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$$\begin{array}{l}\Rightarrow v={v}_{C}=\omega R\end{array}$$
However, if we consider a particle inside the disk at radial distance "r", then its linear velocity resulting from pure rotation is given by :
$$\begin{array}{l}\Rightarrow v=\omega r\end{array}$$
Substituting value of ω from earlier equation, we can obtain the velocity of a particle inside the rotating disk as :
where "r" is the linear distance of the position occupied by the particle from the axis of rotation. We must, however, clearly understand that angular velocities of all particles, constituting the rigid body, are same.
2: Pure translation
For pure translation, we consider that the rotating disk is not rotating at all. Each particle of the disk is translating with linear velocity that of center of mass, " ${v}_{C}$ ". Unlike the case of pure rotation, each of the particle - whether situating on the rim or within the disk - is moving with same velocity. In the figure, we have shown the linear velocities of particles with appropriate vectors, occupying four positions on the rim.
3: Resultant or combined motion of particles on the rim of the disk
We combine the two velocity vectors; one due to pure rotation and the other due to pure translation to find the velocities of particles.
We note here that particle at the point of contact has zero linear velocity. This result demands explanation as to how particle at contact point would move if its velocity is zero. It is considered that the particle at contact has zero instantaneous velocity resulting from equal and opposite linear velocities due to pure rotation and pure translation. Nevertheless, it has finite angular velocity, "ω ", that changes its position with the increment in time. On the very moment, the particle occupying contact position changes its position, it acquires finite linear velocity as the particle is no more at the contact point and velocities resulting from two constituent motions are not equal. Thus, the explanation based on the percept that rolling is combination of pure rotation and translation is consistent with the physical phenomenon of rolling.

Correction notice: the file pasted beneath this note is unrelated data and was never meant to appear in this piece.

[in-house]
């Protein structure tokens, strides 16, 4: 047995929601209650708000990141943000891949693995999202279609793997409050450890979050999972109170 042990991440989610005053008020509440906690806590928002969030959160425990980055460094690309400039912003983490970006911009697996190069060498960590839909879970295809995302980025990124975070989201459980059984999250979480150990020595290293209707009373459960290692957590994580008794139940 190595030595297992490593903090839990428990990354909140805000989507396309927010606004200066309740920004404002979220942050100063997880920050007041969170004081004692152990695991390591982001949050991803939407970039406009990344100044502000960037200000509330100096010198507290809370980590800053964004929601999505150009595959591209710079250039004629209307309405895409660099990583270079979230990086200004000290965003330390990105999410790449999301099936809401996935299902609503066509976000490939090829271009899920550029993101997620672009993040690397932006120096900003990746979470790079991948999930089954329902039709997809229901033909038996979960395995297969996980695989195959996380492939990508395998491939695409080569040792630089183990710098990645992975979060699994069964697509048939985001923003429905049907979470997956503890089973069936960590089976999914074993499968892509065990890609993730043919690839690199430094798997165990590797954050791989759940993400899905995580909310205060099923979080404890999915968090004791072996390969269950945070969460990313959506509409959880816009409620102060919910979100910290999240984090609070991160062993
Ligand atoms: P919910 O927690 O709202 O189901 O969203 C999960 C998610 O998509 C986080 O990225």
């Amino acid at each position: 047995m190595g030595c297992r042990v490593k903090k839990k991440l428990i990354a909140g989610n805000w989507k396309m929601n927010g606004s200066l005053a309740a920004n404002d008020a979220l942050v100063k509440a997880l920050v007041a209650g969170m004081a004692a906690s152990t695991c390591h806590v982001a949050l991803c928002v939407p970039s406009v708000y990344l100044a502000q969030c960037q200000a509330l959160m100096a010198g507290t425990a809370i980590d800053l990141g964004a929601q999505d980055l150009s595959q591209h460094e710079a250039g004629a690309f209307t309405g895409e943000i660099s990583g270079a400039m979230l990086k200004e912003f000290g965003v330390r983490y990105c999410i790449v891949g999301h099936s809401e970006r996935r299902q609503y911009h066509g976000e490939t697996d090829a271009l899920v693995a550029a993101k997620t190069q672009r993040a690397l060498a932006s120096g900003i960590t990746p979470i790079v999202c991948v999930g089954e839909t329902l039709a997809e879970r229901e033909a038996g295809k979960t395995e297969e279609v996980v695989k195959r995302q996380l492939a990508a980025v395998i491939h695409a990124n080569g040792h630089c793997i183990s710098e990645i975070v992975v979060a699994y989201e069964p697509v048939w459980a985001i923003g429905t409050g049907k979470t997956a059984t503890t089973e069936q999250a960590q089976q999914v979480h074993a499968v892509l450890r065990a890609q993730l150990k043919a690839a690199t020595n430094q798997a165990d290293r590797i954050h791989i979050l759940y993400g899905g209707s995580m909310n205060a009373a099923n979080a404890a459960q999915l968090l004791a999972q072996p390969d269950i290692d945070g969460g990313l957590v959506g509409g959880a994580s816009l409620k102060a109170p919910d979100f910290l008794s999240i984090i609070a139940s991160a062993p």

The velocity of the particle on the rim increases as the position of the particle on the rim is away from the point of contact and it (velocity) reaches a maximum at the top of the disk, which is twice the velocity " $2{v}_{C}$ " that of center of mass" ${v}_{C}$ ". It must be understood that linear velocity of a particle depends on its position on the rim. Farther the position from the point of contact, greater is the velocity.
In vector notation, the combined velocity of a particle on the rim or anywhere inside the rotating body (as seen in the ground reference) is given by :
In the expression, the symbol "r" refers position vector from the center of the disk, which is equal in magnitude to the radius "R" for particles on the rim of the disk.
We can determine kinetic energy of the rolling disk, considering it to be the combination of pure rotation and pure translation. Mathematically,